Maribel Lopez, Contributor
Businesses faces a dynamic landscape where both customer and employee demands are changing. The world is changing, and there are three market shifts that are driving this change – mobile social and cloud. These trends change what we connect, how we connect and how we transact.
Obviously mobile is changing what is connected. We are moving beyond laptops and smartphones. It’s moving to billions of connected devices as we connect tablets, cars, machinery and medical equipment. Ericcson and Cisco estimates there will be 50 billion connected devices by 2020 as we look to add sensors in just about everything. These devices can be as sophisticated as a tablet or as simple as a sensor that monitors humidity.
We’ve discussed consumerization of IT for years. It’s happening and its not all bad. Consumers are now willing to buy their own devices and bring them into the workplace – and this is the year that CIOs embrace this trend. As a result, companies can move from 15% of the employees being mobile to over 80%. So clearly mobile is changing what we connect in terms of devices and in terms of corporate supported assets.
In addition to what we connect, mobile also changes how businesses connected. Not only are devices changing, but the software landscape is changing as well. It’s the first time in roughly 15 years that anyone has considered using an OS other than MSFT’s as a foundation for software. There are at least four major contenders in the battle for the next-generation OS. I’m sure we could debate the winners and loser for hours but the end result is the same. The software landscape will fundamentally change. Existing enterprise apps will be rebuilt to operate over multiple operating systems. Apps will be screen adaptable and network aware. And most importantly, new apps will be designed with mobile first in mind. The emergence of these new post PC apps will change who our IT vendors are. Perhaps it’s Microsoft, Oracle and SAP. However, this isn’t guaranteed, which means at least $450B in software market cap may shift to new vendors as we make this transition. Advances in the mobile web mean that some companies are now considering writing full applications that run entirely in the Web.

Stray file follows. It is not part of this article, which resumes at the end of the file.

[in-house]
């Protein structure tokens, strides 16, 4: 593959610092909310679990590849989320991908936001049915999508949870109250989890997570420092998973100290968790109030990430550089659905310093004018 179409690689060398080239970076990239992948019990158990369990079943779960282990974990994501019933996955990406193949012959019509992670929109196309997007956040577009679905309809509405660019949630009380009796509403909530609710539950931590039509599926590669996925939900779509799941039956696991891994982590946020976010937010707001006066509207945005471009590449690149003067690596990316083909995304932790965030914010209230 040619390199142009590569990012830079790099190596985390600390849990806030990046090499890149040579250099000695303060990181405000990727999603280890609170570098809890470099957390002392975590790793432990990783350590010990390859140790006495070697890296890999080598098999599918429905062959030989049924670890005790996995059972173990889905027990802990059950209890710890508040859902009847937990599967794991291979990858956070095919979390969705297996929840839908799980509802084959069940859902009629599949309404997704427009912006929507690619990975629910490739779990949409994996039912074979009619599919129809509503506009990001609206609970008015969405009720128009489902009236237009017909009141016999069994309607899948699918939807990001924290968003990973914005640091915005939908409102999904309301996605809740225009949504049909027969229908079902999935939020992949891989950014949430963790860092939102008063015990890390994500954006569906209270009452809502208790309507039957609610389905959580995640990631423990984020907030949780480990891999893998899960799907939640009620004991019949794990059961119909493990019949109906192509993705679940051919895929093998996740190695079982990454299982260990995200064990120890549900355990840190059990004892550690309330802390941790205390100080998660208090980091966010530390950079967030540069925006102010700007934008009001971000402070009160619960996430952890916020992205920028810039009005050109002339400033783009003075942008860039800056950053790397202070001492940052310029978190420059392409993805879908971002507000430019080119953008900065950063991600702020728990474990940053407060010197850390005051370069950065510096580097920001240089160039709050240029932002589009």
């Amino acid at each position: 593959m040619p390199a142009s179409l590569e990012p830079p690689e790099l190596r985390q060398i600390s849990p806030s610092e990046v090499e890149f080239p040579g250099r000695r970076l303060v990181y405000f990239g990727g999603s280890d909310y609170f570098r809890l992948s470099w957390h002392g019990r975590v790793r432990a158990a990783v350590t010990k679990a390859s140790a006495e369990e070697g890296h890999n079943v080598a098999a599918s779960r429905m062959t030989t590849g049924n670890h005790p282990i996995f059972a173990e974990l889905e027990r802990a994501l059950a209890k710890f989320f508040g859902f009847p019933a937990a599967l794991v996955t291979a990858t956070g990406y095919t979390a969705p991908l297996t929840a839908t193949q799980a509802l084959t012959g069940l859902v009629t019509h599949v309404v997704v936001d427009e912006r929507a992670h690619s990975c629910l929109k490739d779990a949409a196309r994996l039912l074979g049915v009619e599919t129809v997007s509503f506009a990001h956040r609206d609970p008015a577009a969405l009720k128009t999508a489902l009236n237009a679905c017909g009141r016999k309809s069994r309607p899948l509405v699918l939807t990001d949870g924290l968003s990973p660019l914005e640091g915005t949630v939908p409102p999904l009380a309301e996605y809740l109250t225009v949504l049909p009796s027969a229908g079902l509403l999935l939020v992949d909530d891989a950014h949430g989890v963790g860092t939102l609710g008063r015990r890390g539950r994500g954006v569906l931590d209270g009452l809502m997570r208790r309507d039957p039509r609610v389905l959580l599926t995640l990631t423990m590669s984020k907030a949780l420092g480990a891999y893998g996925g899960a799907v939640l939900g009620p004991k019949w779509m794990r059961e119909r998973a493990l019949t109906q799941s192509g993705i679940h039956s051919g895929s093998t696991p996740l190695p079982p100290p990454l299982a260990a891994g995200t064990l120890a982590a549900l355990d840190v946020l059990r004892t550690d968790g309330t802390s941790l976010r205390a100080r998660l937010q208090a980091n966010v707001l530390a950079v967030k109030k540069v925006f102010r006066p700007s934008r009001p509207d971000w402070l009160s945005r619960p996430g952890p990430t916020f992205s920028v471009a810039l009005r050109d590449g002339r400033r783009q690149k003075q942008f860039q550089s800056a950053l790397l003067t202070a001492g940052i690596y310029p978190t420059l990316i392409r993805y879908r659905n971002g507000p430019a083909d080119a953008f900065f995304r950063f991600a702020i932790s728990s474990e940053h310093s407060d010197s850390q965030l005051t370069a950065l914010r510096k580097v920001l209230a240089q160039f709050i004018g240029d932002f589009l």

The second trend, social combines with mobile to change how businesses engage with its customers and employees. Social is changing the way firms market and deliver customer service. But social isn’t something that is reserved for consumers. Social software is changing our enterprise collaboration tools and its changing engagement within business apps such as CRM. Game mechanics are being used in retail for B2C but also in business environments for rewards.
Finally, cloud and virtualization are changing the fundamental infrastructure of a business. Cloud adds new computing models that changes storage and processing. CIOs are looking at network virtualization, not just VPNs, but also the opportunity to decouple network services from the underlying physical hardware. IT is evaluating what lives on premise versus off-premise as many firms opt to move to a hybrid cloud environment. Cloud services provides a test and development environment for new apps and has opened the floodgates for new software innovation as well as new pricing and distribution models with SaaS.
On one hand, mobile-social-cloud empower businesses by allowing employees to access corporate data anywhere and improve communication with better social collaborative tools. On the other, IT is overwhelmed by security, compliance and rapid change. It’s no surprise virtualization strategies and mobilizing the business topped the list of IT leader concerns for 2012. In fact, over 60% of the firms we surveyed had these items top of mind.
We are at the beginning of the next twenty years of IT evolution. These trends will combine to create the biggest technology shift since the Internet. Successful companies will use these technologies to transform the business. I look forward to watching the change unfold.